Wang Laboratories Inc last week completely recast the top end of its VS family of small mainframes, and picked a numbering scheme for the new models that instantly invited association with IBM’s new 9370 machines (CI No 599). The new line consists of two families, 7100 and 7300, both based on the VS300 processor, but consisting of three distinct CPUs, upgrades being effected by swapping processor boards. The base machine is the 7110, which has a 240nS microcycle and supports up to 16 disk drives; it can be field-upgraded to a 7120 with 180nS clock and support for 24 drives. Exchange of one processor board turns it into a VS7150 with 120nS clock, and most of the boards and internals can be transferred to a 7300 cabinet with additional input-output and slots for a second processor to turn it into the forthcoming 7320 dual processor model. The 7100 line offers up to twice the performance of the VS 85 and 100, the 7300 is functionally equivalent to the VS300. All models are built around a 67.7 Mbyte-per-second system bus and all have 32Kb cache. The 7100s can take up to 10 intelligent input-output controllers, the 7300 up to 15. All models take up to 16Mb main memory, the 7310 supports 16 disk drives, the 7120 and 50 take 24, the 7310 up to 40. The 7100s support up to 128 workstations and up to 192 peripheral devices, the 7310 up to 192 concurrent workstations and up to 255 peripherals. The machines are designed for easy accomodation of new memory boards when higher capacity disks become available. The 7110 with 4Mb of memory is $90,000, with 16Mb $162,000; the 7120 is $120,000 with 4Mb, $190,000 with 16Mb; the 7350 is $160,000 with 4Mb, $232,000 with 16Mb; the 7310 is $232,000 with 8Mb, $280,000 with 16Mb. Wang is promising existing VS300 users that they will not be disadvantaged in terms of either price or performance vis-vis the new VS7310. All the new models are out immediately in the US. An MP version of VS for up to four tightly-coupled processors is promised for later this year.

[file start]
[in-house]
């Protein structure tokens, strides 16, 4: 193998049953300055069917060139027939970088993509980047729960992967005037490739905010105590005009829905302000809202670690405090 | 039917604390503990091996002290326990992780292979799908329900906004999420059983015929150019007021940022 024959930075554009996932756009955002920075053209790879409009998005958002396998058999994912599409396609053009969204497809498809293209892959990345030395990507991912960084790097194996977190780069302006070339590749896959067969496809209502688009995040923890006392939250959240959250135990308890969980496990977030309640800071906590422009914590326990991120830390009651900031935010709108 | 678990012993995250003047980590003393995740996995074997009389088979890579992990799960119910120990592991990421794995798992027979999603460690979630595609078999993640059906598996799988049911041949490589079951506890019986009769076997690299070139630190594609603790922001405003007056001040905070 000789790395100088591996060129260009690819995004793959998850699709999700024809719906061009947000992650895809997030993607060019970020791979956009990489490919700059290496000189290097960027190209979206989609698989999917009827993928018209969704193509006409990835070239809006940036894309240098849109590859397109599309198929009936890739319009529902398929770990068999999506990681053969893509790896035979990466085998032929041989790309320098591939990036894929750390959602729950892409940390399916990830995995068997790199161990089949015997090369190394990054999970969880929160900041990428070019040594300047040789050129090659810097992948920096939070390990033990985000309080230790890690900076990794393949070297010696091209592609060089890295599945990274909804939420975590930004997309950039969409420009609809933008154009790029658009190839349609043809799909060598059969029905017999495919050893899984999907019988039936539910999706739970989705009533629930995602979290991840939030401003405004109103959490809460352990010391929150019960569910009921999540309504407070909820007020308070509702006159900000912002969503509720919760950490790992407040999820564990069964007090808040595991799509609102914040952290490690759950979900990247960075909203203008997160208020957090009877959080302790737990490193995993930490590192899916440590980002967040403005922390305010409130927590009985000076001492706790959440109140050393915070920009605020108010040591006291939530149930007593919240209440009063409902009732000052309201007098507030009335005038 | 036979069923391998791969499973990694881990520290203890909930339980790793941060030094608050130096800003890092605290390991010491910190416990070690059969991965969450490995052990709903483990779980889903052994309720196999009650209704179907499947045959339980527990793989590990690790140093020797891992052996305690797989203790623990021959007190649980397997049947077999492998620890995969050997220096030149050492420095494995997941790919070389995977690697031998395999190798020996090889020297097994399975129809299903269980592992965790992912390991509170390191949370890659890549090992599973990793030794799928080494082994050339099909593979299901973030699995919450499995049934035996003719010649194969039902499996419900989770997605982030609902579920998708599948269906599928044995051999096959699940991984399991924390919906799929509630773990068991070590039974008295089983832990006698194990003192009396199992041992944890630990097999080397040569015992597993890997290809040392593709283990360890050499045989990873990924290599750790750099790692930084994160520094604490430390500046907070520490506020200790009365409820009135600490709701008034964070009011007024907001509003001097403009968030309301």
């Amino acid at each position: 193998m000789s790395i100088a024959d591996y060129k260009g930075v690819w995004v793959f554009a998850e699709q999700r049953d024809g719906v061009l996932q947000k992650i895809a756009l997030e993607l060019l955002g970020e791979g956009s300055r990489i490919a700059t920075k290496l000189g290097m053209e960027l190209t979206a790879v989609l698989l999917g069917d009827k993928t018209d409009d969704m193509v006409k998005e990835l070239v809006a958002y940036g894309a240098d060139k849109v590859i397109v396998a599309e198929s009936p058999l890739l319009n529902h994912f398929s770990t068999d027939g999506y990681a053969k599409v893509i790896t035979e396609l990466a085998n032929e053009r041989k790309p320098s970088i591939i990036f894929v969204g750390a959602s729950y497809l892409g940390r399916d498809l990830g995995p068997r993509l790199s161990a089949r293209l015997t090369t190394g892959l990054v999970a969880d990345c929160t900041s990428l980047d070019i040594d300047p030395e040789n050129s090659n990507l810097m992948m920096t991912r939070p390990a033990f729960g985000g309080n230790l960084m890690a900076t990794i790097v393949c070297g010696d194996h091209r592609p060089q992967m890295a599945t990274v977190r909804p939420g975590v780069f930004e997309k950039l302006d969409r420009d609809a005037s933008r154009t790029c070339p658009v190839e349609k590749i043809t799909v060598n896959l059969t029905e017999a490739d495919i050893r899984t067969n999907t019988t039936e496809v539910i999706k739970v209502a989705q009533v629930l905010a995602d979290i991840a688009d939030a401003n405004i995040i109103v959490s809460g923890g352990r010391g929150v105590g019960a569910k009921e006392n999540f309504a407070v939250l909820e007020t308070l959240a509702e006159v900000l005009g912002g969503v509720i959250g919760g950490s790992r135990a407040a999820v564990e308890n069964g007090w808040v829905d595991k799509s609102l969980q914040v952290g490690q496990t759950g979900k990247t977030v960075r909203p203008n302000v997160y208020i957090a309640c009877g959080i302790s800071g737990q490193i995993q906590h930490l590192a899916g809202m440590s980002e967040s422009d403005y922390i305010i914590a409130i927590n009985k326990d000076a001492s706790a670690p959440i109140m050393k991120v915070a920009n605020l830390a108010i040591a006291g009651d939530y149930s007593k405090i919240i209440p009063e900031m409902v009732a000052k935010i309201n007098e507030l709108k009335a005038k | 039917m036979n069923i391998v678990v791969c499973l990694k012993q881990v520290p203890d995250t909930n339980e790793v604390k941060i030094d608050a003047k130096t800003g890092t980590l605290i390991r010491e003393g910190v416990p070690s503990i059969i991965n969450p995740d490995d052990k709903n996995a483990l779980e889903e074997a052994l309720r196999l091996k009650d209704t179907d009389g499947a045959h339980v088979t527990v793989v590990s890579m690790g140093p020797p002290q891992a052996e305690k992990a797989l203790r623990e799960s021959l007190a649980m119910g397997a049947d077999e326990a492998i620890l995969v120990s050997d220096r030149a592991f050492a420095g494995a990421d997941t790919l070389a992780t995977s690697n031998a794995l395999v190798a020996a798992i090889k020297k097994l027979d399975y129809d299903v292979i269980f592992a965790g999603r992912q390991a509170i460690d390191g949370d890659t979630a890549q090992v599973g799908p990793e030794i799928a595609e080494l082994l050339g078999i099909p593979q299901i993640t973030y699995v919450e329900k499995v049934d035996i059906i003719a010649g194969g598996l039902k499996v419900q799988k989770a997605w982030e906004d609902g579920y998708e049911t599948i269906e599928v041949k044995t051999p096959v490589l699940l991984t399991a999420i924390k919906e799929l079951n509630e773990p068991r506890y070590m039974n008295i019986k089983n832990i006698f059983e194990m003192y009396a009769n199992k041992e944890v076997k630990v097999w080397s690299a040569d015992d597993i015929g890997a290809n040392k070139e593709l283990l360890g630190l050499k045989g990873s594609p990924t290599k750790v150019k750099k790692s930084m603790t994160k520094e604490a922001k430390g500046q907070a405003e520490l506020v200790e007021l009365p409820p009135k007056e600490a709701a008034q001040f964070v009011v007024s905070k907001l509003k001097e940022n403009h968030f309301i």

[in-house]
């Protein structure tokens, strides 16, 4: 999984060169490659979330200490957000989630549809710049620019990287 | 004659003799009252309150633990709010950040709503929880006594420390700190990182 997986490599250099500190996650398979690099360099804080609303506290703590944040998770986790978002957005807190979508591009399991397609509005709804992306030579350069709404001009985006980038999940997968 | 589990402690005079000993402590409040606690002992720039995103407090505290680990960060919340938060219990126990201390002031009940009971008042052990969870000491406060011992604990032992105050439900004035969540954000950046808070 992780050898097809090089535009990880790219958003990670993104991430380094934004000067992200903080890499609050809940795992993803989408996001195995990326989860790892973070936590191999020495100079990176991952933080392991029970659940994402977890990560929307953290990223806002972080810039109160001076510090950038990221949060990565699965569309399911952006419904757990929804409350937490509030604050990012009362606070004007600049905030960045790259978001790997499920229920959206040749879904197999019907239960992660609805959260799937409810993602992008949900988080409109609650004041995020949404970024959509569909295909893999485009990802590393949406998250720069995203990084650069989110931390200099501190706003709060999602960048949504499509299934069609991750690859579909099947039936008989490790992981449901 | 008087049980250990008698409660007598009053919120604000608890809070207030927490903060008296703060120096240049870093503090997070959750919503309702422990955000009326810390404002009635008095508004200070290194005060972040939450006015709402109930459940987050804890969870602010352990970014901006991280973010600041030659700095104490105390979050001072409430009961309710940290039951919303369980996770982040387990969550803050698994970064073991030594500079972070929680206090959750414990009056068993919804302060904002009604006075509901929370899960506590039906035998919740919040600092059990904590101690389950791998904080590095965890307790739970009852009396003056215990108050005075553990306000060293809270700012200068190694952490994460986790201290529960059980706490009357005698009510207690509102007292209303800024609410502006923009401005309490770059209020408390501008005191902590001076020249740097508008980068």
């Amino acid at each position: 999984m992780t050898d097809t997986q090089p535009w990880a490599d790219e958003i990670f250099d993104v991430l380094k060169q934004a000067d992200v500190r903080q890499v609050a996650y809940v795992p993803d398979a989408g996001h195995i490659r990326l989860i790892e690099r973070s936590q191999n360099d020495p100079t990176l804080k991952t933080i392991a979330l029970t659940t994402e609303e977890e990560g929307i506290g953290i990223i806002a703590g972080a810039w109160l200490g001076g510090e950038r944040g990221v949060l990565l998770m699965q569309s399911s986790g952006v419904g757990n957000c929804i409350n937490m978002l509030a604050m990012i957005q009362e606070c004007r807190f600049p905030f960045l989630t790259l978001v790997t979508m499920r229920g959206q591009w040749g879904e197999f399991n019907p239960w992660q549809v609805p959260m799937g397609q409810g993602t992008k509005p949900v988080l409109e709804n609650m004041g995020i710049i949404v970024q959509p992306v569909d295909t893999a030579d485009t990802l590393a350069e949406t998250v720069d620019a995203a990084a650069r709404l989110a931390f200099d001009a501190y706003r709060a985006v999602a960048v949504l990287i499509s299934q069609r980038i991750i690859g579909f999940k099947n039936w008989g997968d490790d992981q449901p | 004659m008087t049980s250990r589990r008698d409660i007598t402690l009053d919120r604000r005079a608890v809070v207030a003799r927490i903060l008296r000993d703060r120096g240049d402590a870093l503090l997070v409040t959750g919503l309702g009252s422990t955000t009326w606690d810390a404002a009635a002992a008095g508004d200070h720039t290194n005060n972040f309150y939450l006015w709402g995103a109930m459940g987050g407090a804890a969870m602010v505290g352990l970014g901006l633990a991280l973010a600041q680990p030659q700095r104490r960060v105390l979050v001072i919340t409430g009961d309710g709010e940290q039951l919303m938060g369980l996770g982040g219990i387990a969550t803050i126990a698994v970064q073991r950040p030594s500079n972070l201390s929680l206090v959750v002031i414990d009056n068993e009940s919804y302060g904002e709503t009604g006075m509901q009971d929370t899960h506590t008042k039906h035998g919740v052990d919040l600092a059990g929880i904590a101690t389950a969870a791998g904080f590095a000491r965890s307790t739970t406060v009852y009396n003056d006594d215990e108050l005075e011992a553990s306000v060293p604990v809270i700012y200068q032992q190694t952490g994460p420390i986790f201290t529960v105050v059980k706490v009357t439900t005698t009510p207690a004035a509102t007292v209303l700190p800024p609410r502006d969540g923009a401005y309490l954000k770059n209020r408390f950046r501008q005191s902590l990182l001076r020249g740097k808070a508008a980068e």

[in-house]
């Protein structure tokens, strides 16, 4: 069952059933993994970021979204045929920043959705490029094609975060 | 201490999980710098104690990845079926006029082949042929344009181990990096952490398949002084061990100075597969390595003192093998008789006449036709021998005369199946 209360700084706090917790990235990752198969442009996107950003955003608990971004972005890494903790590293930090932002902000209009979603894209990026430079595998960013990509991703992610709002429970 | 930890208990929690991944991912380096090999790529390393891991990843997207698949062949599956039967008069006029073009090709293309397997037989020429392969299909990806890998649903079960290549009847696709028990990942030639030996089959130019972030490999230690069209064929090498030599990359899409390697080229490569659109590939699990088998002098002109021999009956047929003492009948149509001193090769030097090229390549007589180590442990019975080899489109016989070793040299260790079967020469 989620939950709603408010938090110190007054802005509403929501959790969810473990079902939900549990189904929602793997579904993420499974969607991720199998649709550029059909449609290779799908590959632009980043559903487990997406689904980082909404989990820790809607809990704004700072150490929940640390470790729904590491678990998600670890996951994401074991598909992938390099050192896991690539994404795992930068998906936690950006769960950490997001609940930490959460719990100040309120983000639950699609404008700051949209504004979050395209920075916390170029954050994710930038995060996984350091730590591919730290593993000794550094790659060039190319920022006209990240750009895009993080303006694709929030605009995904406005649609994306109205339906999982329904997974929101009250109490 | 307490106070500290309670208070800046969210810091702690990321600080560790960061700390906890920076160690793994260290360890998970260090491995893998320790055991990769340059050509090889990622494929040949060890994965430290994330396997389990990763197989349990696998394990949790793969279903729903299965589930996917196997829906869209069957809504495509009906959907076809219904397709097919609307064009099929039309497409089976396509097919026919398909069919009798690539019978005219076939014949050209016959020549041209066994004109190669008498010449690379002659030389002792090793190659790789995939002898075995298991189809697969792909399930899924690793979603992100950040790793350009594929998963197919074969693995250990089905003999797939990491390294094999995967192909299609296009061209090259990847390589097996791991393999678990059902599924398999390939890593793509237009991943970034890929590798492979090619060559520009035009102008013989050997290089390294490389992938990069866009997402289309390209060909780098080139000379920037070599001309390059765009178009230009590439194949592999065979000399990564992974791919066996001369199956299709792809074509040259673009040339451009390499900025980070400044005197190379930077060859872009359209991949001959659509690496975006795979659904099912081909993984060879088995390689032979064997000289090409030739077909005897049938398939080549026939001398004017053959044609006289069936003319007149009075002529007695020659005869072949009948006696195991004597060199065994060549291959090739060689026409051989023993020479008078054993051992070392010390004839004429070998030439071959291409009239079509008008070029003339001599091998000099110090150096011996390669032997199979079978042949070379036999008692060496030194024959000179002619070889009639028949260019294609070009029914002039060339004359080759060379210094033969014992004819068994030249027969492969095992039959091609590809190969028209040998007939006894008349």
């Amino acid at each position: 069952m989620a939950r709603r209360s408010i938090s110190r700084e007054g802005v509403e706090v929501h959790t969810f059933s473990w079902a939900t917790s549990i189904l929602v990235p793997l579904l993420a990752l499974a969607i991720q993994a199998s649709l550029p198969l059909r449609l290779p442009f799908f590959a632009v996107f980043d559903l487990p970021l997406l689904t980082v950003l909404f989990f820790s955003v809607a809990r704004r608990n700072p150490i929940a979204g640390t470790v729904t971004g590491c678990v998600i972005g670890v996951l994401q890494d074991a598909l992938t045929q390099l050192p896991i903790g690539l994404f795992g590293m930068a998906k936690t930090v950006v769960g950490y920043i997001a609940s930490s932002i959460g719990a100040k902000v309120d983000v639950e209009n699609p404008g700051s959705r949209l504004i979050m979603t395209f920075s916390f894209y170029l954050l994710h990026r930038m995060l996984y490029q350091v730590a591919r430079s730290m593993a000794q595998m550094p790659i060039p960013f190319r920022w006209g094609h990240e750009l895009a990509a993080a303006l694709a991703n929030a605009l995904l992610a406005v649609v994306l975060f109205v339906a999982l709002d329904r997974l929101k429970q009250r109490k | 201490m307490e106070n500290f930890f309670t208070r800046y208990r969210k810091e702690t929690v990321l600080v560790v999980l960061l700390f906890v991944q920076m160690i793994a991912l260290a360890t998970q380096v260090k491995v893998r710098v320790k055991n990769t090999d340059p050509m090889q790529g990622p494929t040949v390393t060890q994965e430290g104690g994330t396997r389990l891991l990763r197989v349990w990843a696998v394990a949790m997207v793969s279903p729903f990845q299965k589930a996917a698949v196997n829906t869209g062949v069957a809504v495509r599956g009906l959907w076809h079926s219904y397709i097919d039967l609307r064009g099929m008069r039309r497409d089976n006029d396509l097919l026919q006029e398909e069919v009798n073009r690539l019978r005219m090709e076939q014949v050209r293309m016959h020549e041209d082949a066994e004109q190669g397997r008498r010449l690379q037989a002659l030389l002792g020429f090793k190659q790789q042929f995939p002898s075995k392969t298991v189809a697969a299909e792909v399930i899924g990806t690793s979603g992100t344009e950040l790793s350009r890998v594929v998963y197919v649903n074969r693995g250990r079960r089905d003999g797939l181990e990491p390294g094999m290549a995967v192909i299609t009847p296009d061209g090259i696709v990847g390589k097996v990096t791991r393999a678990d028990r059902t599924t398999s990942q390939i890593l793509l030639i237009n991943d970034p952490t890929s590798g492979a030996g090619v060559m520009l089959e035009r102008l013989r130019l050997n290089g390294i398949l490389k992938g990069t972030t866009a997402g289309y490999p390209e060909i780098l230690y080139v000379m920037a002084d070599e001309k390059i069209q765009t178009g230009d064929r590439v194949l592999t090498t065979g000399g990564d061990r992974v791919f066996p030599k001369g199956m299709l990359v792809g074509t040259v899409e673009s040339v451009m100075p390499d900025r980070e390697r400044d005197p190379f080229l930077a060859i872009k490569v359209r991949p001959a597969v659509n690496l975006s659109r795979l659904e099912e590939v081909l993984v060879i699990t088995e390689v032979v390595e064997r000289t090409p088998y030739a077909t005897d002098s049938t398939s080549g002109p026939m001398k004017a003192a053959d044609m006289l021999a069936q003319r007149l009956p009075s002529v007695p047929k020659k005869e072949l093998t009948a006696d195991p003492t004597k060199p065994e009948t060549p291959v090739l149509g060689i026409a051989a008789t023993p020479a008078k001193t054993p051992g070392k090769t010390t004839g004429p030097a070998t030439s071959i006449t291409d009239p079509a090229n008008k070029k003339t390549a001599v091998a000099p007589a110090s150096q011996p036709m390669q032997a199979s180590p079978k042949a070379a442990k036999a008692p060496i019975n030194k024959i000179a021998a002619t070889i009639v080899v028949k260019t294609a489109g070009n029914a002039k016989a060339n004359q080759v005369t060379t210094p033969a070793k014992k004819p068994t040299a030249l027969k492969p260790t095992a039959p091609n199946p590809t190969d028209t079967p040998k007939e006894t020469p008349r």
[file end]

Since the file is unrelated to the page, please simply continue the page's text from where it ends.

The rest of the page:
Five target sectors
On the software front, Wang came out with release 2.0 of its PACE Professional Applications Creation Environment, which combines relational database, decision support and applications generators. The data dictionary has been enhanced so that more detailed and precise data definitions can be made, and the applications builder and the database are enhanced for better integration with other Wang products such as Wang Office and the 20/20 spreadsheet. In particular, word processed text can now be stored and manipulated with other data in the database, and combined with data in applications. The new release costs $13,000 to $39,000 according to the size of VS on which it is to run. It will be available in September. Wang also took the opportunity of the announcement to declare its commitment to becoming the number one company in the industry for customer support and satisfaction, and one of the top three companies overall in the 1990s (alongside DEC and IBM, presumably). The company is particularly targeting five market segmemts with the VS – departmental systems; technical workstations – a new departure for the VS, although it is a field where the old 2200 was a player; electronic publishing; advanced image management; and integrated voice-data systems, a market arena where it has made two aquisitions.
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